When Political Rockers Stop Raging Against and Become the Machine
10.07.2005 11:28 | DISPATCHES
The original members of the sophisticated, but stark, quasi-Marxist band, Gang of Four, have reformed according to a Slate article by Simon Reynolds. Their new album is faithful covers of their old songs. Say what?
Turns out, as Reynolds explains, that because their old record company ("E-em-my," as Johnny Rotten used to sing) had reneged on their loyalties, repackaging their old songs would have profited them nothing.
Not that they were hurting for money. Reynolds writes:
"Bassist Dave Allen's long résumé includes stints at Emusic.com, Intel's Consumer Digital Audio Services Operation, and the Overland Entertainment Division. Drummer Hugo Burnham plunged into the corporate heart of the music industry, working for EMI Music Publishing, Warner Bros., and Island before starting his own management company, Huge & Jolly. Until recently, [singer] Andy King was the CEO of World Television, a webcasting/corporate TV/news production/event-management company."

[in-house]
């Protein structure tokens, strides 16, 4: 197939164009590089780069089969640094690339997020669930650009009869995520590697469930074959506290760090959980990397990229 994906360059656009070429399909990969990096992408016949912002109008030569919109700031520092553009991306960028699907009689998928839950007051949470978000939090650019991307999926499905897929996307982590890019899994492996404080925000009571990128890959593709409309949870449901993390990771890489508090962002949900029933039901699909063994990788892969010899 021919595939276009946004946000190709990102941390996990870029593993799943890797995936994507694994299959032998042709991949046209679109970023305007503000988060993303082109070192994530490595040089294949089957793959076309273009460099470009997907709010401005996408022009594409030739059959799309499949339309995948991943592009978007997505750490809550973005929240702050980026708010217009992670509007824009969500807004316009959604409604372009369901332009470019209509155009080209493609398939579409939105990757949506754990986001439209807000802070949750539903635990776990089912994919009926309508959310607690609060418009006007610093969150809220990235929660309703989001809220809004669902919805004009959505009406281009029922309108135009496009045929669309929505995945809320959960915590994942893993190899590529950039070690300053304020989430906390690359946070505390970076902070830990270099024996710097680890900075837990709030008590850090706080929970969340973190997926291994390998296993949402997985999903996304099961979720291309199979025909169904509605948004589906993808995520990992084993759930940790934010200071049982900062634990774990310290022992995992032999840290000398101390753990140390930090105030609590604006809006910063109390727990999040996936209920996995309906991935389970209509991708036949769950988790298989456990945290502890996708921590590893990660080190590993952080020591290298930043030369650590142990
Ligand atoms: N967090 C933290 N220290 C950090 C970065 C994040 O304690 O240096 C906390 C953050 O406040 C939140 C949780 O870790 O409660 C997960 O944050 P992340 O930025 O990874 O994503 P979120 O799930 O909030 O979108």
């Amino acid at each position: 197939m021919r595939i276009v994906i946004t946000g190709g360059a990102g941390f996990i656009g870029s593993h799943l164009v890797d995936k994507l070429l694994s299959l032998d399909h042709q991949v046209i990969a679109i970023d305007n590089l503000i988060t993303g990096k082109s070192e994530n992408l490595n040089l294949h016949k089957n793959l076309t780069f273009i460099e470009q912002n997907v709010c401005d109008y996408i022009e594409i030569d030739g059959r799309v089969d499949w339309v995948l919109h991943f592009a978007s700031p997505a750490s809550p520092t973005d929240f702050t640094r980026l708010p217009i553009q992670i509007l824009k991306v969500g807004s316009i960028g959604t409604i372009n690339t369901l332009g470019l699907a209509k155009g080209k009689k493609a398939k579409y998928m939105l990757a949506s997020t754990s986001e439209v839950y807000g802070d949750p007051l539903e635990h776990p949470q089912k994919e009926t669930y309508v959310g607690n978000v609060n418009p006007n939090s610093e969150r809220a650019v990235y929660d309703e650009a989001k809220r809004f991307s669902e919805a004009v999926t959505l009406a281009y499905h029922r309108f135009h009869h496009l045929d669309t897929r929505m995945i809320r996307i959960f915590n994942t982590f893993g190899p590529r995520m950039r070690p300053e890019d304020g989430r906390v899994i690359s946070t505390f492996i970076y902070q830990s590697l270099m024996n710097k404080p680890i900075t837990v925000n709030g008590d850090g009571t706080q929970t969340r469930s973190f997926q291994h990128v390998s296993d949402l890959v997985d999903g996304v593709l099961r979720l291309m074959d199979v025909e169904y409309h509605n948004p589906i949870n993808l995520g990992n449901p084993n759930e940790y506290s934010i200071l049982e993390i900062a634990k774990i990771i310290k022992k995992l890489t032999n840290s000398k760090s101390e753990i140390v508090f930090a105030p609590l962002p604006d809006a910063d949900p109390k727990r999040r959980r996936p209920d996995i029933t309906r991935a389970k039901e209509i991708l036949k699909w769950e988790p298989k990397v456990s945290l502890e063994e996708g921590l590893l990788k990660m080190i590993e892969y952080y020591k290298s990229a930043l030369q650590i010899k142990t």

Unable to afford new CDs myself, I haven't heard their new one, Return of the Gift. Thus I'm in no position to gauge the effect of going corporate on their artistry.
Still, they'd have to go a long way to equal the accomplishments of another known art-punk band from that period that have continued playing together since they started--Wire. I knew that if I waited long enough the perfect (to my specifications) rock record would come along. And it did: Wire's Send from a few years ago.